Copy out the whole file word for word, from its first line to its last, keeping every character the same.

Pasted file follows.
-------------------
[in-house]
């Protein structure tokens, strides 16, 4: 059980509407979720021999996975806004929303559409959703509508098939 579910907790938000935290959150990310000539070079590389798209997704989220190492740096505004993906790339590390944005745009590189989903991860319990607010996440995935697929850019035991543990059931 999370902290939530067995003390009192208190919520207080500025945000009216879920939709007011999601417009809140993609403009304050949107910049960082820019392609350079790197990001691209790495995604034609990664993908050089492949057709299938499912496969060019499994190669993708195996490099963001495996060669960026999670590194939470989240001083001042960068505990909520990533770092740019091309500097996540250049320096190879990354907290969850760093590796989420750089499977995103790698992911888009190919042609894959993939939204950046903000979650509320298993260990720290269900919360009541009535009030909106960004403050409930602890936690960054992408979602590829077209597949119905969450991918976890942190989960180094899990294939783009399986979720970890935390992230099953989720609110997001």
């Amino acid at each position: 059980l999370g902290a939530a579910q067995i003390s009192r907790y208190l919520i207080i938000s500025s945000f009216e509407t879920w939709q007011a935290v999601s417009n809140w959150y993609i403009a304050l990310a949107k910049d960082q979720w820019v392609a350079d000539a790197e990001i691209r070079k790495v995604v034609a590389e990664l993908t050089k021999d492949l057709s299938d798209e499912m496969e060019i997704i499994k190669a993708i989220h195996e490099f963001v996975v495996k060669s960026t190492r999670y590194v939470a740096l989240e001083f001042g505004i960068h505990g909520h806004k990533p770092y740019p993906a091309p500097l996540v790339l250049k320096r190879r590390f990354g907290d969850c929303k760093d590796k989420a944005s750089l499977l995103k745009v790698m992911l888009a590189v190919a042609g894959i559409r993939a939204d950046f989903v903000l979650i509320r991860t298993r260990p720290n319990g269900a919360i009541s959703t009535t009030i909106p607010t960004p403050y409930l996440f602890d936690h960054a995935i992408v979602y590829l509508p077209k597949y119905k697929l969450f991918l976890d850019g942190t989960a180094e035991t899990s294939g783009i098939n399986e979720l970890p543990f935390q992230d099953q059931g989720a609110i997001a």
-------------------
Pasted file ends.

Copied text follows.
[in-house]
């Protein structure tokens, strides 16, 4: 059980509407979720021999996975806004929303559409959703509508098939 579910907790938000935290959150990310000539070079590389798209997704989220190492740096505004993906790339590390944005745009590189989903991860319990607010996440995935697929850019035991543990059931 999370902290939530067995003390009192208190919520207080500025945000009216879920939709007011999601417009809140993609403009304050949107910049960082820019392609350079790197990001691209790495995604034609990664993908050089492949057709299938499912496969060019499994190669993708195996490099963001495996060669960026999670590194939470989240001083001042960068505990909520990533770092740019091309500097996540250049320096190879990354907290969850760093590796989420750089499977995103790698992911888009190919042609894959993939939204950046903000979650509320298993260990720290269900919360009541009535009030909106960004403050409930602890936690960054992408979602590829077209597949119905969450991918976890942190989960180094899990294939783009399986979720970890935390992230099953989720609110997001």
């Amino acid at each position: 059980l999370g902290a939530a579910q067995i003390s009192r907790y208190l919520i207080i938000s500025s945000f009216e509407t879920w939709q007011a935290v999601s417009n809140w959150y993609i403009a304050l990310a949107k910049d960082q979720w820019v392609a350079d000539a790197e990001i691209r070079k790495v995604v034609a590389e990664l993908t050089k021999d492949l057709s299938d798209e499912m496969e060019i997704i499994k190669a993708i989220h195996e490099f963001v996975v495996k060669s960026t190492r999670y590194v939470a740096l989240e001083f001042g505004i960068h505990g909520h806004k990533p770092y740019p993906a091309p500097l996540v790339l250049k320096r190879r590390f990354g907290d969850c929303k760093d590796k989420a944005s750089l499977l995103k745009v790698m992911l888009a590189v190919a042609g894959i559409r993939a939204d950046f989903v903000l979650i509320r991860t298993r260990p720290n319990g269900a919360i009541s959703t009535t009030i909106p607010t960004p403050y409930l996440f602890d936690h960054a995935i992408v979602y590829l509508p077209k597949y119905k697929l969450f991918l976890d850019g942190t989960a180094e035991t899990s294939g783009i098939n399986e979720l970890p543990f935390q992230d099953q059931g989720a609110i997001a």